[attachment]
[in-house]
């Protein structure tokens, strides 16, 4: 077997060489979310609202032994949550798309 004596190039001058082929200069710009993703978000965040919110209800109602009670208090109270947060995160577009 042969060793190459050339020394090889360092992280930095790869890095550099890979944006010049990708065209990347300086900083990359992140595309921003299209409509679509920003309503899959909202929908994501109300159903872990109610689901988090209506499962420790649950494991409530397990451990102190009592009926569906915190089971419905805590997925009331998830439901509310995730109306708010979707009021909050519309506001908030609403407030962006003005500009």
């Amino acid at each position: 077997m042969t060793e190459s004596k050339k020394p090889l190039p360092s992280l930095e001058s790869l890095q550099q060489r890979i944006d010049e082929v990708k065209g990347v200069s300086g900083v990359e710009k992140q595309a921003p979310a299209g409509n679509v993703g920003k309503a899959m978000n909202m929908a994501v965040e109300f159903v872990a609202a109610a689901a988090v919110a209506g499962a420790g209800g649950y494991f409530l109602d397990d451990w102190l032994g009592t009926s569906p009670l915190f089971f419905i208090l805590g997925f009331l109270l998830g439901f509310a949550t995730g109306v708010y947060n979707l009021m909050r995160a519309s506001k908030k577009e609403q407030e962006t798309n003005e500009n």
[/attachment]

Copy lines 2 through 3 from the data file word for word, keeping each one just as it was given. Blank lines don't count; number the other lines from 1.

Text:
């Protein structure tokens, strides 16, 4: 077997060489979310609202032994949550798309 004596190039001058082929200069710009993703978000965040919110209800109602009670208090109270947060995160577009 042969060793190459050339020394090889360092992280930095790869890095550099890979944006010049990708065209990347300086900083990359992140595309921003299209409509679509920003309503899959909202929908994501109300159903872990109610689901988090209506499962420790649950494991409530397990451990102190009592009926569906915190089971419905805590997925009331998830439901509310995730109306708010979707009021909050519309506001908030609403407030962006003005500009």
């Amino acid at each position: 077997m042969t060793e190459s004596k050339k020394p090889l190039p360092s992280l930095e001058s790869l890095q550099q060489r890979i944006d010049e082929v990708k065209g990347v200069s300086g900083v990359e710009k992140q595309a921003p979310a299209g409509n679509v993703g920003k309503a899959m978000n909202m929908a994501v965040e109300f159903v872990a609202a109610a689901a988090v919110a209506g499962a420790g209800g649950y494991f409530l109602d397990d451990w102190l032994g009592t009926s569906p009670l915190f089971f419905i208090l805590g997925f009331l109270l998830g439901f509310a949550t995730g109306v708010y947060n979707l009021m909050r995160a519309s506001k908030k577009e609403q407030e962006t798309n003005e500009n």